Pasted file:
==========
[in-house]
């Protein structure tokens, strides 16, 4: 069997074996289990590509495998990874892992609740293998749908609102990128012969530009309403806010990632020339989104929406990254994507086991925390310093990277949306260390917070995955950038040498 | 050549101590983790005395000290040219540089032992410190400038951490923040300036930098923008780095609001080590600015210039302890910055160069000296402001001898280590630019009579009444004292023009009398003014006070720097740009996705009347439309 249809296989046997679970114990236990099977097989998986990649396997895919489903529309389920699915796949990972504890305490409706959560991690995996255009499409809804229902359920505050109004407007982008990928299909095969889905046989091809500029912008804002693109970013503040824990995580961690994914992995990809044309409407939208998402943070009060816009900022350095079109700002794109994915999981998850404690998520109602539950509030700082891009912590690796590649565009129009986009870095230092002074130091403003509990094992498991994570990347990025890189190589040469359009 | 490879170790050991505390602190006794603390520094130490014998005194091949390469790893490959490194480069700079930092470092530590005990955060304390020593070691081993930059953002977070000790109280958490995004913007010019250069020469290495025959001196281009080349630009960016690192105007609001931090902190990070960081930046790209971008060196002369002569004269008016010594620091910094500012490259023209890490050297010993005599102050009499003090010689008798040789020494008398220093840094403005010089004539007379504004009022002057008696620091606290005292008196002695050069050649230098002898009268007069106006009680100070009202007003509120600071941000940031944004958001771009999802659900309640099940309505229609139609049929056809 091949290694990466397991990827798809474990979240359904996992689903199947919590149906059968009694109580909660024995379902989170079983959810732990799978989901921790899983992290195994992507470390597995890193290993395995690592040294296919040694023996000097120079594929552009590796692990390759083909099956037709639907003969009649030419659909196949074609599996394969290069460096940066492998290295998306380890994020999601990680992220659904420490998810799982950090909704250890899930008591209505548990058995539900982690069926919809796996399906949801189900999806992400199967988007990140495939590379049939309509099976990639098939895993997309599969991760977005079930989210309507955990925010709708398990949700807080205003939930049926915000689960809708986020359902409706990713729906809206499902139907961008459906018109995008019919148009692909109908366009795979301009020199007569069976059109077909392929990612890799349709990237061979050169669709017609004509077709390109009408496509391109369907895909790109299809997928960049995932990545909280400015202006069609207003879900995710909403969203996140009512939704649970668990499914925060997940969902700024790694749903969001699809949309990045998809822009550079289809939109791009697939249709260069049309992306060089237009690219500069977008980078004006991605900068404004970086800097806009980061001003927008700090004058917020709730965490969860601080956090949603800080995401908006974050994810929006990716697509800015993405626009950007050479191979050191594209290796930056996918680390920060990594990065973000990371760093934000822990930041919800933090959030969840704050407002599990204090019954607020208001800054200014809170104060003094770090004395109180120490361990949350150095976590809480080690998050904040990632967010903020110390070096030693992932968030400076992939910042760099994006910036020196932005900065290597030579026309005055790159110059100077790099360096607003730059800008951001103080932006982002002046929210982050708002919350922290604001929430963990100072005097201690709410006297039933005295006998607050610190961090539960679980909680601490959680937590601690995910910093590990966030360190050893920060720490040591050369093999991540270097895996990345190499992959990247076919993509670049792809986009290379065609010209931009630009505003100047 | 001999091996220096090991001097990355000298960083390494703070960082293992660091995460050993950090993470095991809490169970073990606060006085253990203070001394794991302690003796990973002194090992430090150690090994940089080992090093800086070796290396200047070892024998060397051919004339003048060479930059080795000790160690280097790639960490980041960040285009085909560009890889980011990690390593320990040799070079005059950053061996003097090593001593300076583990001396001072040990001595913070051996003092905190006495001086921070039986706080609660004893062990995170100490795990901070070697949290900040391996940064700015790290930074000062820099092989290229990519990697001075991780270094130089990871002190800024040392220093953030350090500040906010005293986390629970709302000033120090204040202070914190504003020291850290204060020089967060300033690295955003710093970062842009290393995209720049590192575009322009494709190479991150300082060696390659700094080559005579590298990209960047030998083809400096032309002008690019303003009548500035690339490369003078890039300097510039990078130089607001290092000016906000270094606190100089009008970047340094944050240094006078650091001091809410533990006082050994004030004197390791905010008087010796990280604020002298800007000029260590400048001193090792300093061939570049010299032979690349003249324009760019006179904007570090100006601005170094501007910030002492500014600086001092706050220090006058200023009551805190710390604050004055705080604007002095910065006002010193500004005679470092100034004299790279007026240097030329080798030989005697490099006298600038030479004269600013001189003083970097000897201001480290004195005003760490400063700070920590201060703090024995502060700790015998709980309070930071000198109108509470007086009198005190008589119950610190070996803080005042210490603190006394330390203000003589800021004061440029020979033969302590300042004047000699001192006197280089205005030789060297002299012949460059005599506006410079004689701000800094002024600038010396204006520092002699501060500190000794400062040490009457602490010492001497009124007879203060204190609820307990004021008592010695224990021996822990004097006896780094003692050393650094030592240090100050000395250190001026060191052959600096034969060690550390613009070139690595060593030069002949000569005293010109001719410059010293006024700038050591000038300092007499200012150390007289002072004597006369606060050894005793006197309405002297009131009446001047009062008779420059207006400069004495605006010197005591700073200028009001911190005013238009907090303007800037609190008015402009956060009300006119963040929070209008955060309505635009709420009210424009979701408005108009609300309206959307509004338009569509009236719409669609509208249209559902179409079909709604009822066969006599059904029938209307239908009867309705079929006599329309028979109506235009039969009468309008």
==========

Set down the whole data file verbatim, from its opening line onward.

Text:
[in-house]
């Protein structure tokens, strides 16, 4: 069997074996289990590509495998990874892992609740293998749908609102990128012969530009309403806010990632020339989104929406990254994507086991925390310093990277949306260390917070995955950038040498 | 050549101590983790005395000290040219540089032992410190400038951490923040300036930098923008780095609001080590600015210039302890910055160069000296402001001898280590630019009579009444004292023009009398003014006070720097740009996705009347439309 249809296989046997679970114990236990099977097989998986990649396997895919489903529309389920699915796949990972504890305490409706959560991690995996255009499409809804229902359920505050109004407007982008990928299909095969889905046989091809500029912008804002693109970013503040824990995580961690994914992995990809044309409407939208998402943070009060816009900022350095079109700002794109994915999981998850404690998520109602539950509030700082891009912590690796590649565009129009986009870095230092002074130091403003509990094992498991994570990347990025890189190589040469359009 | 490879170790050991505390602190006794603390520094130490014998005194091949390469790893490959490194480069700079930092470092530590005990955060304390020593070691081993930059953002977070000790109280958490995004913007010019250069020469290495025959001196281009080349630009960016690192105007609001931090902190990070960081930046790209971008060196002369002569004269008016010594620091910094500012490259023209890490050297010993005599102050009499003090010689008798040789020494008398220093840094403005010089004539007379504004009022002057008696620091606290005292008196002695050069050649230098002898009268007069106006009680100070009202007003509120600071941000940031944004958001771009999802659900309640099940309505229609139609049929056809 091949290694990466397991990827798809474990979240359904996992689903199947919590149906059968009694109580909660024995379902989170079983959810732990799978989901921790899983992290195994992507470390597995890193290993395995690592040294296919040694023996000097120079594929552009590796692990390759083909099956037709639907003969009649030419659909196949074609599996394969290069460096940066492998290295998306380890994020999601990680992220659904420490998810799982950090909704250890899930008591209505548990058995539900982690069926919809796996399906949801189900999806992400199967988007990140495939590379049939309509099976990639098939895993997309599969991760977005079930989210309507955990925010709708398990949700807080205003939930049926915000689960809708986020359902409706990713729906809206499902139907961008459906018109995008019919148009692909109908366009795979301009020199007569069976059109077909392929990612890799349709990237061979050169669709017609004509077709390109009408496509391109369907895909790109299809997928960049995932990545909280400015202006069609207003879900995710909403969203996140009512939704649970668990499914925060997940969902700024790694749903969001699809949309990045998809822009550079289809939109791009697939249709260069049309992306060089237009690219500069977008980078004006991605900068404004970086800097806009980061001003927008700090004058917020709730965490969860601080956090949603800080995401908006974050994810929006990716697509800015993405626009950007050479191979050191594209290796930056996918680390920060990594990065973000990371760093934000822990930041919800933090959030969840704050407002599990204090019954607020208001800054200014809170104060003094770090004395109180120490361990949350150095976590809480080690998050904040990632967010903020110390070096030693992932968030400076992939910042760099994006910036020196932005900065290597030579026309005055790159110059100077790099360096607003730059800008951001103080932006982002002046929210982050708002919350922290604001929430963990100072005097201690709410006297039933005295006998607050610190961090539960679980909680601490959680937590601690995910910093590990966030360190050893920060720490040591050369093999991540270097895996990345190499992959990247076919993509670049792809986009290379065609010209931009630009505003100047 | 001999091996220096090991001097990355000298960083390494703070960082293992660091995460050993950090993470095991809490169970073990606060006085253990203070001394794991302690003796990973002194090992430090150690090994940089080992090093800086070796290396200047070892024998060397051919004339003048060479930059080795000790160690280097790639960490980041960040285009085909560009890889980011990690390593320990040799070079005059950053061996003097090593001593300076583990001396001072040990001595913070051996003092905190006495001086921070039986706080609660004893062990995170100490795990901070070697949290900040391996940064700015790290930074000062820099092989290229990519990697001075991780270094130089990871002190800024040392220093953030350090500040906010005293986390629970709302000033120090204040202070914190504003020291850290204060020089967060300033690295955003710093970062842009290393995209720049590192575009322009494709190479991150300082060696390659700094080559005579590298990209960047030998083809400096032309002008690019303003009548500035690339490369003078890039300097510039990078130089607001290092000016906000270094606190100089009008970047340094944050240094006078650091001091809410533990006082050994004030004197390791905010008087010796990280604020002298800007000029260590400048001193090792300093061939570049010299032979690349003249324009760019006179904007570090100006601005170094501007910030002492500014600086001092706050220090006058200023009551805190710390604050004055705080604007002095910065006002010193500004005679470092100034004299790279007026240097030329080798030989005697490099006298600038030479004269600013001189003083970097000897201001480290004195005003760490400063700070920590201060703090024995502060700790015998709980309070930071000198109108509470007086009198005190008589119950610190070996803080005042210490603190006394330390203000003589800021004061440029020979033969302590300042004047000699001192006197280089205005030789060297002299012949460059005599506006410079004689701000800094002024600038010396204006520092002699501060500190000794400062040490009457602490010492001497009124007879203060204190609820307990004021008592010695224990021996822990004097006896780094003692050393650094030592240090100050000395250190001026060191052959600096034969060690550390613009070139690595060593030069002949000569005293010109001719410059010293006024700038050591000038300092007499200012150390007289002072004597006369606060050894005793006197309405002297009131009446001047009062008779420059207006400069004495605006010197005591700073200028009001911190005013238009907090303007800037609190008015402009956060009300006119963040929070209008955060309505635009709420009210424009979701408005108009609300309206959307509004338009569509009236719409669609509208249209559902179409079909709604009822066969006599059904029938209307239908009867309705079929006599329309028979109506235009039969009468309008």